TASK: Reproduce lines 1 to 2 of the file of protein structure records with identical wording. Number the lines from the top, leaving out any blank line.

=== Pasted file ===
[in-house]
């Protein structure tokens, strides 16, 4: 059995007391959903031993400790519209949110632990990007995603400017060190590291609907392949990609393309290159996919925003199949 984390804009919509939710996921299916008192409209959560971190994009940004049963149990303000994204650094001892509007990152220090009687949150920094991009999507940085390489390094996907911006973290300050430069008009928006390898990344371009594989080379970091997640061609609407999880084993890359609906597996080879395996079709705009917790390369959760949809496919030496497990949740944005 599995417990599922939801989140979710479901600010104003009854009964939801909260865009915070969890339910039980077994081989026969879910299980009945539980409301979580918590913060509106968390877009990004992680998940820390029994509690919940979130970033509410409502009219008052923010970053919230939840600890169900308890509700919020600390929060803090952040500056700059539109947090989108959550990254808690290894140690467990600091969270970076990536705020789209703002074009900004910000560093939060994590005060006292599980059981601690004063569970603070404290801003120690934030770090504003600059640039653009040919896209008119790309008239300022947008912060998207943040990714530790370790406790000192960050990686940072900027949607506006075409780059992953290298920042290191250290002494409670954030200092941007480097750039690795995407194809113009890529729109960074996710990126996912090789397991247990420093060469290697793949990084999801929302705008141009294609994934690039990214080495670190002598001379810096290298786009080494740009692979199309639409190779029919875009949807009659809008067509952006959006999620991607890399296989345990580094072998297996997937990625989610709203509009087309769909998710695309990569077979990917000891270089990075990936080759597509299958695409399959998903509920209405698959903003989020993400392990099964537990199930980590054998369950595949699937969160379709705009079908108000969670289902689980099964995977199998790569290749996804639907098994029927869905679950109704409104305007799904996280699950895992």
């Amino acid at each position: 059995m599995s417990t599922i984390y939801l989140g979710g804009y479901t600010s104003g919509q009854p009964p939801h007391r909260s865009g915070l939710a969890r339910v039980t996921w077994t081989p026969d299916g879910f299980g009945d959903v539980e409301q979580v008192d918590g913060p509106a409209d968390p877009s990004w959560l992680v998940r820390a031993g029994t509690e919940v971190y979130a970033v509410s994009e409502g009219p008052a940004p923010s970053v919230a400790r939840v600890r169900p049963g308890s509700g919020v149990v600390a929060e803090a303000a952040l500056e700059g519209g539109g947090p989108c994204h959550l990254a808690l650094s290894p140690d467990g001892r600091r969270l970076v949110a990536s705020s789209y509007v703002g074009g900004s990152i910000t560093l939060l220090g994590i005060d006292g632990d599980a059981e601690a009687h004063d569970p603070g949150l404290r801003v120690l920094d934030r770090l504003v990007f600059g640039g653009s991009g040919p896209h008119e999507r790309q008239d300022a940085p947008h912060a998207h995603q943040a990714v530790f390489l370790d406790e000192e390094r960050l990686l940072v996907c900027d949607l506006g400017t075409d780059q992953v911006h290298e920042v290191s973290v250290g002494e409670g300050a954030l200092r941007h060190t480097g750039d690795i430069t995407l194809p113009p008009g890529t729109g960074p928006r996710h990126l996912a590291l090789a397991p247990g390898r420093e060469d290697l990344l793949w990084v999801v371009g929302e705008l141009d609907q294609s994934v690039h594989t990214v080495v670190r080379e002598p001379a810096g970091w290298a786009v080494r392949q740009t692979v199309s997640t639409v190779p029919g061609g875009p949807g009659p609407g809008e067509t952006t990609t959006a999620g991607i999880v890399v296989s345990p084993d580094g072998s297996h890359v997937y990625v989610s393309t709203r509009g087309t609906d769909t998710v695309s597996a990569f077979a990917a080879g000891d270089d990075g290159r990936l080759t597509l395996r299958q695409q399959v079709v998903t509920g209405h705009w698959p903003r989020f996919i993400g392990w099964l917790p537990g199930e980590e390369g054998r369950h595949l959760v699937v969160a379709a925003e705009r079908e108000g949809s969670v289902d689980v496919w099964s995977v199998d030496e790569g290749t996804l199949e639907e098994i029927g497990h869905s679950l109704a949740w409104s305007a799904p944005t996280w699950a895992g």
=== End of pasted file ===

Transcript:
[in-house]
């Protein structure tokens, strides 16, 4: 059995007391959903031993400790519209949110632990990007995603400017060190590291609907392949990609393309290159996919925003199949 984390804009919509939710996921299916008192409209959560971190994009940004049963149990303000994204650094001892509007990152220090009687949150920094991009999507940085390489390094996907911006973290300050430069008009928006390898990344371009594989080379970091997640061609609407999880084993890359609906597996080879395996079709705009917790390369959760949809496919030496497990949740944005 599995417990599922939801989140979710479901600010104003009854009964939801909260865009915070969890339910039980077994081989026969879910299980009945539980409301979580918590913060509106968390877009990004992680998940820390029994509690919940979130970033509410409502009219008052923010970053919230939840600890169900308890509700919020600390929060803090952040500056700059539109947090989108959550990254808690290894140690467990600091969270970076990536705020789209703002074009900004910000560093939060994590005060006292599980059981601690004063569970603070404290801003120690934030770090504003600059640039653009040919896209008119790309008239300022947008912060998207943040990714530790370790406790000192960050990686940072900027949607506006075409780059992953290298920042290191250290002494409670954030200092941007480097750039690795995407194809113009890529729109960074996710990126996912090789397991247990420093060469290697793949990084999801929302705008141009294609994934690039990214080495670190002598001379810096290298786009080494740009692979199309639409190779029919875009949807009659809008067509952006959006999620991607890399296989345990580094072998297996997937990625989610709203509009087309769909998710695309990569077979990917000891270089990075990936080759597509299958695409399959998903509920209405698959903003989020993400392990099964537990199930980590054998369950595949699937969160379709705009079908108000969670289902689980099964995977199998790569290749996804639907098994029927869905679950109704409104305007799904996280699950895992």